Floods, fires and the future: How 3 communities are moving forward after climate disasters

·5 min read
Logan Lake, B.C., is blanketed in smoke as people work to get their livestock to safety. An evacuation order was issued Aug. 12, 2021 due to spreading wildfires. (Julie Smith - image credit)
Logan Lake, B.C., is blanketed in smoke as people work to get their livestock to safety. An evacuation order was issued Aug. 12, 2021 due to spreading wildfires. (Julie Smith - image credit)

Safety and stability were threatened over and over last summer as B.C. experienced wildfires and floods that destroyed communities and took lives.

And it's created a variety of reactions.

"There's really no wrong way to respond," said Kelsey Murrin, a registered clinical counsellor in Vancouver.

She said she's seeing more and more people dealing with trauma from extreme weather.

Three communities, Logan Lake, the Nicomen Indian Band and Spius Creek, were all impacted by climate disasters in 2021 but have had distinct responses and are moving forward in their own ways.

Logan Lake

Logan Lake Fire Chief Doug Wilson remembers like it was yesterday the Tremont Creek wildfire forcing his entire town from their homes. He and his team watched as flames drew near, and they mobilized to get around 2,000 residents to safety.

"We knew it was a matter of when it was going to hit, no longer if," he said.

Dozens of fire crews from B.C. and Alberta were called in to help battle the blaze. Sprinklers previously installed on the tops of homes were put to good use, misting the houses and preventing fire spread.

The town's emergency program co-ordinator, Chris Candy, says he still has flashbacks from the fire.

"The smell of smoke, I mean, it'll never be gone, but that's that's the way it is."

Not a single home was lost during that fire. Six days later, residents were allowed to return.

Doug Wilson
Doug Wilson

Many found their homes doused in red fire retardant, and to this day, some places still have a red tinge to them.

But Jean Finlay says it doesn't matter — her home is still there and her community is thriving.

"Everybody's just so grateful because they know what could have happened," said Finlay, who works for the District of Logan Lake.

"There aren't enough words to say how grateful we are."

Sarah Penton/CBC
Sarah Penton/CBC

Wilson said the town-wide sprinkler system continues to grow and by the end of 2022, half the homes will have sprinklers installed.

He feels hopeful about Logan Lake's future.

"I'm very confident that if anything struck again, similar to that situation, the outcome would be the same. We would be in good shape."

Spius Creek

Merritt, 48 kilometres south of Logan Lake, was hit by extreme weather twice last year: a wildfire lit up the Nicola Valley, and a few months later the city and surrounding areas were evacuated when catastrophic rainfall caused dangerous flooding.

In both cases, the Chivers family was in trouble.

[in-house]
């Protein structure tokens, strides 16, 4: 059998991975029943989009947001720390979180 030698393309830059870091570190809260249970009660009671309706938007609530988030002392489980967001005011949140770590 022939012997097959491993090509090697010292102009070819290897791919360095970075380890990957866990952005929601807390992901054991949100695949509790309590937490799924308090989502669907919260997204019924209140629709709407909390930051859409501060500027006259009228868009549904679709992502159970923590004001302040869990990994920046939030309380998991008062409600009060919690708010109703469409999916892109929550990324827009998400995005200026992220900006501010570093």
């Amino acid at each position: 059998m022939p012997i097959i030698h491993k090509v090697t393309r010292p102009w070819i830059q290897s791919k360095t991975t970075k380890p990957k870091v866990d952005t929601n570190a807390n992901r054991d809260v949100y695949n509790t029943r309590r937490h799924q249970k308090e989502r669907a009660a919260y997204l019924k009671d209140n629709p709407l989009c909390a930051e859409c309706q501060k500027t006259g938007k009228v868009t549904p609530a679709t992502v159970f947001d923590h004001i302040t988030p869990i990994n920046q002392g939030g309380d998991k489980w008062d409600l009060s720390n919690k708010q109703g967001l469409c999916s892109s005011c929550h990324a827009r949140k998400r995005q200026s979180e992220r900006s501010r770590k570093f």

The fires meant they had to evacuate their family ranch at Spius Creek, including livestock. When the rain came, the family home on the same property was all but washed away.

The house used to sit about 50 metres from the water's edge. Now, the river runs beneath the main home.

Sarah Penton/CBC
Sarah Penton/CBC

Adrian Chivers and his uncle Wade visit from the Lower Mainland on weekends and work bit by bit to try to repair the damage.

"Where do you start?" Chivers said. "I mean, this was all grass and beautiful structures … how do you fix it? You can't."

The Chivers have struggled to get answers and assistance from the government. The property wasn't insured and the future of their family home is uncertain.

They're frustrated.

"This is my grandma's life," Adrian Chivers said. "This is where she wakes up every day."

The future remains uncertain as they await word from different levels of government about how they are allowed to proceed.

"It's still up in the air, which is hard," Wade Chivers said.

Nicomen Indian Band

There's only one road in and out of the Nicomen Indian Band reserve, a steep, gravel road that meets up with a bridge, which was washed out by flooding in November, leaving the community cut off.

They had evacuated earlier that summer as the fire that destroyed Lytton neared and couldn't return until six weeks later. When the floods came, Chief Norman Drynock said his people, in particular some elders, didn't want to leave.

"Not knowing what could happen once we left, what we would be at the mercy of out there, whereas here we were in our own homes. We had water, we had electricity, and we had enough food to last for a while," he said.

Sarah Penton/CBC
Sarah Penton/CBC

Band member Holly Edwards said it was difficult because they were low on food, but she wouldn't want to be anywhere but where she is now: home.

"It's definitely part of you," she said. "You carry it with you. But nothing beats it when you're actually there because then you can smell the sage and you can taste the berries that we pick, and you see the pine trees and the fir trees."

Sarah Penton/CBC
Sarah Penton/CBC

Drynock says they're preparing ahead of the summer by making sure they have enough gas to use if they get cut off again, as well as a stockpile of food and other essential supplies.

He says he's proud of his community for getting through it and feels comfortable with whatever the future brings.

Edwards agrees and says First Nations people are adaptable, so they'll be able to withstand whatever mother nature brings.

"I kind of think it's going to be all right," she said.

"Yeah, we've lived through some traumatic events, but so did our ancestors. Our ancestors survived a lot of different things. And we're going to survive a lot of different things."

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